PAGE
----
There’s a real craft that goes into the best of PSVR’s horror experiences, and Wraith: The Oblivion - Afterlife is masterfully executed. You play as a photographer — well, more accurately, the spirit of one — trying to solve your own murder as well as escape from an estate you seem to find yourself trapped in. But be warned: you’re not alone in this manor.
The gameplay consists largely of stealth and item puzzles, though there are light combat elements, as well as the option to wield some supernatural abilities. And barring one notable exception, such finicky door and item interactions, all of these gameplay components are tip-top.
Still, the malevolent spirits you'll encounter are absolutely horrific to behold, with grotesque injuries, creepy lurching animations, and surprising aggression. Where many forced stealth experiences can feel tedious, the cat-and-mouse here is satisfying and fraught with tension. Throwing objects to distract these spirits as you creep around a corner making as little noise as possible feels fantastic.
It’s a pretty meaty experience for VR, offering a six to seven hour adventure full of plot twists, horrifying revelations, and a hearty helping of collectibles to hunt down. The atmosphere of the game is so convincing, so creepy, that every step through the halls feels like tempting fate. Between the sparse sound design — often consisting of little other than footsteps- - and the phenomenal soundtrack, the audio plays as much a part in putting you ill at ease as the environment. And what’s even more shocking is the effective use of jump scares. Jump scares are, frankly, rarely scary, and tend to just be a nuisance or disruption in the mood of a horror experience. But not so here. There aren’t too many jump scares — an important distinction — but the ones that are utilized are chosen well, making for effective, earned moments.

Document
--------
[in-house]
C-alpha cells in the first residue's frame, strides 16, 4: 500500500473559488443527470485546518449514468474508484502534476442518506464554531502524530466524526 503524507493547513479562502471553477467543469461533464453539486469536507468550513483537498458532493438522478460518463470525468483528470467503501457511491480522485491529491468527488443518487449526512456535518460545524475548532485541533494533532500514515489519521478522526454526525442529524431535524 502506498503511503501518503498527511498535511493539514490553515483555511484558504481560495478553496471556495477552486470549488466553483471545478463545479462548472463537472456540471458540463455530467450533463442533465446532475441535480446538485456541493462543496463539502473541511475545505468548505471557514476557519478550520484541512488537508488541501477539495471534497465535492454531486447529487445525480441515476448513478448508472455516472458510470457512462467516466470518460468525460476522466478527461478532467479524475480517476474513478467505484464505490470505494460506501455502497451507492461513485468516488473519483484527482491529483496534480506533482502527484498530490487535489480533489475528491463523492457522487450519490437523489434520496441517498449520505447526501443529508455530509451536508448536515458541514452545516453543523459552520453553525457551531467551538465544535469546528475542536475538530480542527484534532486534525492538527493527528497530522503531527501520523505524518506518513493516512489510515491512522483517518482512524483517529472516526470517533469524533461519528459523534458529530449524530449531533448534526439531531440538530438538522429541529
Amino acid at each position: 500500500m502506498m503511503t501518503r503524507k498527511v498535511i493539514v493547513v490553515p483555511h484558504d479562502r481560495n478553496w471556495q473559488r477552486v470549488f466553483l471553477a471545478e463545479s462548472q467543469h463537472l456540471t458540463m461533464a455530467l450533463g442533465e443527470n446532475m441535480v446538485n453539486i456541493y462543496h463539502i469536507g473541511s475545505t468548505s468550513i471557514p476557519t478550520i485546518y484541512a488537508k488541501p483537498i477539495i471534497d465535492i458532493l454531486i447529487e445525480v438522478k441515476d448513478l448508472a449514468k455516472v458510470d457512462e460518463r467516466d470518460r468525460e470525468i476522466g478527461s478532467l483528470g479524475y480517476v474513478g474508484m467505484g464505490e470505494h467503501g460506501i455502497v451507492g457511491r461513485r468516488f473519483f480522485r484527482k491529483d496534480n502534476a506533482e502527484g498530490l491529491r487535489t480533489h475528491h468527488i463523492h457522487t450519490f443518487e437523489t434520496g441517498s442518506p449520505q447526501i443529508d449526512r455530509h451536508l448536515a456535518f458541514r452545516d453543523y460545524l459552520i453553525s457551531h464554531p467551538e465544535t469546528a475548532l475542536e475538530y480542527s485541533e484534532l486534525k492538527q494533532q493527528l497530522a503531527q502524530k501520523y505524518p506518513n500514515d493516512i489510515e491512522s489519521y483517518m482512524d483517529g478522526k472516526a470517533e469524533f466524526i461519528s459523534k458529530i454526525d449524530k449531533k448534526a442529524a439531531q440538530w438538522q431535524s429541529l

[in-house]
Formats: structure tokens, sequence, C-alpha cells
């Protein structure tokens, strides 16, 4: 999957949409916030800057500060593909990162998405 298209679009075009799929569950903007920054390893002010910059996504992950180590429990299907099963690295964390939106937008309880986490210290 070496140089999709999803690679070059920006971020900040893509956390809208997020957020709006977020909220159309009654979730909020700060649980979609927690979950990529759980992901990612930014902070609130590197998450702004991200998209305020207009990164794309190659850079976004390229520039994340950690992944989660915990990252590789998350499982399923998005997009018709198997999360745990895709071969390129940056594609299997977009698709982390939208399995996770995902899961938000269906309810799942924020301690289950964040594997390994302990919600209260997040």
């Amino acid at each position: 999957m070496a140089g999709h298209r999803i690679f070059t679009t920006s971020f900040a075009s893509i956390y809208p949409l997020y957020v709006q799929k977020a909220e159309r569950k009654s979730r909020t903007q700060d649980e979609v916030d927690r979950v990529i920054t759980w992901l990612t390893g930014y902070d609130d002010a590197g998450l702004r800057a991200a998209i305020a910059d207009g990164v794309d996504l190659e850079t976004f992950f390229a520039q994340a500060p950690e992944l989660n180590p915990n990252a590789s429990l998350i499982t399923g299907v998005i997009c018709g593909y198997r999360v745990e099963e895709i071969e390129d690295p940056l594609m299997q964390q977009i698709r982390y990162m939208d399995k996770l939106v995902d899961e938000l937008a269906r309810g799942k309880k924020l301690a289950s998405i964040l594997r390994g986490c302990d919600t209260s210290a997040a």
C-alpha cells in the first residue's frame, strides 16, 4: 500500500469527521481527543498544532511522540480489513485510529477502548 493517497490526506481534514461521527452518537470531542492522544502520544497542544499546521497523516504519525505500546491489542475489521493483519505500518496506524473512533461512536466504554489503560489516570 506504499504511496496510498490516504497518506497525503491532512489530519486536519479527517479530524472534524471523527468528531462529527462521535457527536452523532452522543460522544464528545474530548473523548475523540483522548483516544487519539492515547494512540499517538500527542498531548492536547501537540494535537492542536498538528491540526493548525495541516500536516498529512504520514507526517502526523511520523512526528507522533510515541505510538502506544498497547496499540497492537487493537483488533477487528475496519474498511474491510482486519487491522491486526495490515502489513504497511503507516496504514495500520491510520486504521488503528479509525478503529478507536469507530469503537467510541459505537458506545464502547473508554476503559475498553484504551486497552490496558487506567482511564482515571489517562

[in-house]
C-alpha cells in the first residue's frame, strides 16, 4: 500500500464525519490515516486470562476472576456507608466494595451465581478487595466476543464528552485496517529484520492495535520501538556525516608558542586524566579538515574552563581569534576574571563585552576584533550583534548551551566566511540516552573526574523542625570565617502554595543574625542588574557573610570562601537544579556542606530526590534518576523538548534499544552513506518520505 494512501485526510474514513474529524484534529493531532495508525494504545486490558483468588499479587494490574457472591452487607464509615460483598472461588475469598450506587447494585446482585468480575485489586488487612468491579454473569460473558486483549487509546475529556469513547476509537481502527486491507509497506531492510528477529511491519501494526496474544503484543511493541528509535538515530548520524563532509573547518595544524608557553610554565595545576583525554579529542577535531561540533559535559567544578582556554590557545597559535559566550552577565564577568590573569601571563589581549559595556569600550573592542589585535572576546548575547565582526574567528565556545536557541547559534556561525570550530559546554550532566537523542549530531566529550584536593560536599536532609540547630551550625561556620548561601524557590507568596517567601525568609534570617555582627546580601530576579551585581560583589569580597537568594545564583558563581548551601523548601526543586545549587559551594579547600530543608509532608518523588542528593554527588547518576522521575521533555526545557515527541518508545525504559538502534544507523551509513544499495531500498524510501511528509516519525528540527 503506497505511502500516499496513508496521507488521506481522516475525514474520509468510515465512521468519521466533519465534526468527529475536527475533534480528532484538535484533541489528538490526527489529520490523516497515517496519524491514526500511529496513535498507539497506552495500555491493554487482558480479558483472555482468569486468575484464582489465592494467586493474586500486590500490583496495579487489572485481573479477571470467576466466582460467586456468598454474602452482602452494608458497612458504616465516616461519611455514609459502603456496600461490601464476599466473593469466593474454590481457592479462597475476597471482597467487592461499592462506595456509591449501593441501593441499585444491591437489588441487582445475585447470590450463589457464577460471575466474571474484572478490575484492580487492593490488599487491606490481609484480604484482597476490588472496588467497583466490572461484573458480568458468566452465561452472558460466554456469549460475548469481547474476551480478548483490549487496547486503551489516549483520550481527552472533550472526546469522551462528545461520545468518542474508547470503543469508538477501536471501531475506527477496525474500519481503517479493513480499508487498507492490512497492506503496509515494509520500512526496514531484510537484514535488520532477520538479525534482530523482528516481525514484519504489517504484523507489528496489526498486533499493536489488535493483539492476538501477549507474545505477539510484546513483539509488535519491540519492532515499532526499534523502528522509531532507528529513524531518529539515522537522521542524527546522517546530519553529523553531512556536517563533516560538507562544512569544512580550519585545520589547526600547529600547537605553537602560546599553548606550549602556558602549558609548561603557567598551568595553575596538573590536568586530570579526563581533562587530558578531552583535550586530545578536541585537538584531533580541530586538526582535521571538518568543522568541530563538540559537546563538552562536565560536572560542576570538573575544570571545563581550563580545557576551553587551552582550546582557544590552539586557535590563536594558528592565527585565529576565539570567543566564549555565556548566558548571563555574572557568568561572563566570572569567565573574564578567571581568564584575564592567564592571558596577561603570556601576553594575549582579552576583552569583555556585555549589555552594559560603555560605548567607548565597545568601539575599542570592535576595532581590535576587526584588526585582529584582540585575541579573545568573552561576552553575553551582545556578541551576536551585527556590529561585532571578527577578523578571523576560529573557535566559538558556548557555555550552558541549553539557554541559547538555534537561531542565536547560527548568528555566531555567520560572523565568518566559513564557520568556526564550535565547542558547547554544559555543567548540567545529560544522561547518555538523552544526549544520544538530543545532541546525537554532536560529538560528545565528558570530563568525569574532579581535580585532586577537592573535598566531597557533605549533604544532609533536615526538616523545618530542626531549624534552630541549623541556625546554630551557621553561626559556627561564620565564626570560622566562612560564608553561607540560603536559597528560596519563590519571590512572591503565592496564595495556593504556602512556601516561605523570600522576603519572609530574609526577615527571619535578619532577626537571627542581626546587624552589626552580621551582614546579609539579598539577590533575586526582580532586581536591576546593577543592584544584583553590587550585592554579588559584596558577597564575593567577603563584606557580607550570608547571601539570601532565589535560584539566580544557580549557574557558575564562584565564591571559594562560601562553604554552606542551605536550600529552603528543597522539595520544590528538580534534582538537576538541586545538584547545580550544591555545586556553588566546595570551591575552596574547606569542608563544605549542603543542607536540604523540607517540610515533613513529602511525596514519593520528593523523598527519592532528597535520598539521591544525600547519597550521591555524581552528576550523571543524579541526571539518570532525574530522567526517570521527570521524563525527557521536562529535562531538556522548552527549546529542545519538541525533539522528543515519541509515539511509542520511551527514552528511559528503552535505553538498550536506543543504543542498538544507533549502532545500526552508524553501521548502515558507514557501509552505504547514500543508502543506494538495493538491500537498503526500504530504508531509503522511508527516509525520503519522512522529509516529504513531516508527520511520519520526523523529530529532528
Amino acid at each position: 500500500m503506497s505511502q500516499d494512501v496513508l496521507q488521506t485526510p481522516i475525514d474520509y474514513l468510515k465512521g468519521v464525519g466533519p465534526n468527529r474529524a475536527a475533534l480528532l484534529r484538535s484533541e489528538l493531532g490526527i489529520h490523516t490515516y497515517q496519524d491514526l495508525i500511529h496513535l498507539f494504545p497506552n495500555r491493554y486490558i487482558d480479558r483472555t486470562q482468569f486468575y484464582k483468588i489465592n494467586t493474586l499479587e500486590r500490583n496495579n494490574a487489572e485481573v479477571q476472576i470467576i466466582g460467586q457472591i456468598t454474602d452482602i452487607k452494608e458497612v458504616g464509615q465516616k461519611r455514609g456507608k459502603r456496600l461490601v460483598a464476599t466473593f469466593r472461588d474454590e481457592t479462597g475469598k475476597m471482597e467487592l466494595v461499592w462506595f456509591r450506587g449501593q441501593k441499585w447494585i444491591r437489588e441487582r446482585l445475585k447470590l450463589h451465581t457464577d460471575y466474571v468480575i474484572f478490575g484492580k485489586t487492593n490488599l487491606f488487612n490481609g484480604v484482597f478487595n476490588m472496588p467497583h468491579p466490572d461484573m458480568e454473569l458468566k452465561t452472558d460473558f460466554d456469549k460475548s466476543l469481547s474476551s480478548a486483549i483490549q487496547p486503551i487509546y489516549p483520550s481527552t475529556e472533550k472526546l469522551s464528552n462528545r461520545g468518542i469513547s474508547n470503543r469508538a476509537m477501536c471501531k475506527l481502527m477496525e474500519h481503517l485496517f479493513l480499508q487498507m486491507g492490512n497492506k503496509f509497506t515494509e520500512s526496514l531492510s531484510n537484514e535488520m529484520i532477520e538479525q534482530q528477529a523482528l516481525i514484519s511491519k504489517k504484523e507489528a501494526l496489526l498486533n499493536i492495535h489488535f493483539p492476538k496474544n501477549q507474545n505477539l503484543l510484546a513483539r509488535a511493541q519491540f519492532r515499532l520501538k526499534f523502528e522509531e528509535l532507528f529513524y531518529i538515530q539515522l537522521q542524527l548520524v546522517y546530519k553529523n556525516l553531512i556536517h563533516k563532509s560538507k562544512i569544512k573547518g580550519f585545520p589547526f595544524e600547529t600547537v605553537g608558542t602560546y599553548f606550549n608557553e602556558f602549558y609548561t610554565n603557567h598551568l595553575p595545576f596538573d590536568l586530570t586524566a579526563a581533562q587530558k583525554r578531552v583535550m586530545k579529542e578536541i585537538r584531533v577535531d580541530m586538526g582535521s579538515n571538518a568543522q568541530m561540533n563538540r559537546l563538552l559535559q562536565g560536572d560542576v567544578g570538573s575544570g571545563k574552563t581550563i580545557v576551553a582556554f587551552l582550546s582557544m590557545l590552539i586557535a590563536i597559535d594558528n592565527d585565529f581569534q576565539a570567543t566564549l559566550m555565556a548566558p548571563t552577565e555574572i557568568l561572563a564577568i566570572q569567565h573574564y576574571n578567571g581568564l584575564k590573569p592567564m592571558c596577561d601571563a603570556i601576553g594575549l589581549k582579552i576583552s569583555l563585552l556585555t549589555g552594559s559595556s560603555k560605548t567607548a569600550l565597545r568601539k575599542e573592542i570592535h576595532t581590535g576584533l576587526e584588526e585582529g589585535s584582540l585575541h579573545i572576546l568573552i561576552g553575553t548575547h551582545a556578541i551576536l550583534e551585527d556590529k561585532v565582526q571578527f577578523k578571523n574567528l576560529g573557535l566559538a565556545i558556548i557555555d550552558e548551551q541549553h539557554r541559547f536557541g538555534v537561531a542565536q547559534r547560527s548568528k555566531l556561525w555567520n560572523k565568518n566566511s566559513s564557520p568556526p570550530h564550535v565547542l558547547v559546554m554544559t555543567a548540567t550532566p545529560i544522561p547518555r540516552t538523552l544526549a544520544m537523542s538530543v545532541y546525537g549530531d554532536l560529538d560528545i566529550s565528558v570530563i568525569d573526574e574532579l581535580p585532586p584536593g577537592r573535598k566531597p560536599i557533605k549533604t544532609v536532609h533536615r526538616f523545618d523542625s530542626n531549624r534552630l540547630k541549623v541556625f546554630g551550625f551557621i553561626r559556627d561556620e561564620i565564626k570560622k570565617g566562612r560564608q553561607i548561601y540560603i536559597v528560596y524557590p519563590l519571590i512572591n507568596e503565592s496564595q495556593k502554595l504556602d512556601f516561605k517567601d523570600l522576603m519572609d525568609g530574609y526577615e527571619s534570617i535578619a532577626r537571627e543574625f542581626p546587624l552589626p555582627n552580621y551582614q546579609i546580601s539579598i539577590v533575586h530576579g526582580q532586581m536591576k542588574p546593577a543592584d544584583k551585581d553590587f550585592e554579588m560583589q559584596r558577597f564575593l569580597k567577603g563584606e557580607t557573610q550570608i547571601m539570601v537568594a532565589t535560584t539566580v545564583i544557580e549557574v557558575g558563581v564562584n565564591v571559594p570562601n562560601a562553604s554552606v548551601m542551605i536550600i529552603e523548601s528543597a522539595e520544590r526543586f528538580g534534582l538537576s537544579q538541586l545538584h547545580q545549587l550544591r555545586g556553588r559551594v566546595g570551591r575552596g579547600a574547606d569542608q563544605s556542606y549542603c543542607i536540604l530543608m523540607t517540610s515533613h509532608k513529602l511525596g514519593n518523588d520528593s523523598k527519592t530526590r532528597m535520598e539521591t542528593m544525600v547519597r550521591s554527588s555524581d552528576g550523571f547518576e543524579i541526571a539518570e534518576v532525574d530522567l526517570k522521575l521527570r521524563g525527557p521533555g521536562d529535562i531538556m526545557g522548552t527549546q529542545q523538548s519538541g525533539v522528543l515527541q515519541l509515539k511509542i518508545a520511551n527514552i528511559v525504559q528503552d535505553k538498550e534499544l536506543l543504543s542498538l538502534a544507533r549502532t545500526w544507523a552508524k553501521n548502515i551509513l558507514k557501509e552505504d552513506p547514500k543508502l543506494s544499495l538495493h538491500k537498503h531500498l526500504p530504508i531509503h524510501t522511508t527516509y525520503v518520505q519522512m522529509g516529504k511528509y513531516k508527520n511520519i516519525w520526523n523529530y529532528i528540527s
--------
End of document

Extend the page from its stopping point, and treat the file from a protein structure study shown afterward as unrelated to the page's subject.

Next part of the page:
What you’re left with is one of the better PSVR horror experiences, and one absolutely worth your time. Just be careful, as this one’s not for the faint of heart.
Good to hear actually, after the mess that was Werewolf: The Apocalypse, I was a bit disappointed by the results of the huge push World of Darkness have been doing into video games. Now we just need a good Changeling: The Dreaming game!
I wish I had the balls for horror in PSVR. I keep trying various games but I don’t find terror to be entertaining! If you like horror games though, VR is by far superior to flat window gaming. You have to give it a go.
Another great VR game. Excellent. Just need to beat a few other ones first.
This sounds really good.
This seems right up my alley but I can't play this alone lol
@thefourfoldroot Do you like horror outside VR? Or just in all its forms, hard pass? haha
@nessisonett This is definitely the most successful of the bunch haha.
Films and books are fine, bit generic much of the time, but they don’t give anything like the immersion of VR. Being in a VR horror game is more like having a terrifying dream for me compared to simply consuming a piece of media, that’s how immersive VR is, lol.
@thefourfoldroot Horror films I love, just gotta dig through all the crap to find the good stuff. Books are a lot harder. I think the only book that's ever scared me is House of Leaves? books don't much scare me haha.
Play any non-VR horror games? Might be easier to get through those if you had an interest in building towards VR horror. Could start with Alien Isolation or Outlast or something! Although they evoke the same feelings as VR horror, just a little less immersive haha
Flat window horror I’m fine with, lol, VR is another beast altogether.
@thefourfoldroot For real. You can't really hide or cower from it in the same way when it does get to you. Close your eyes, okay but you can still hear it, and by the time you try n pull the headphones out annnnnd cover your eyes, you're already waist-deep in discomfort!
On the wishlist it goes.
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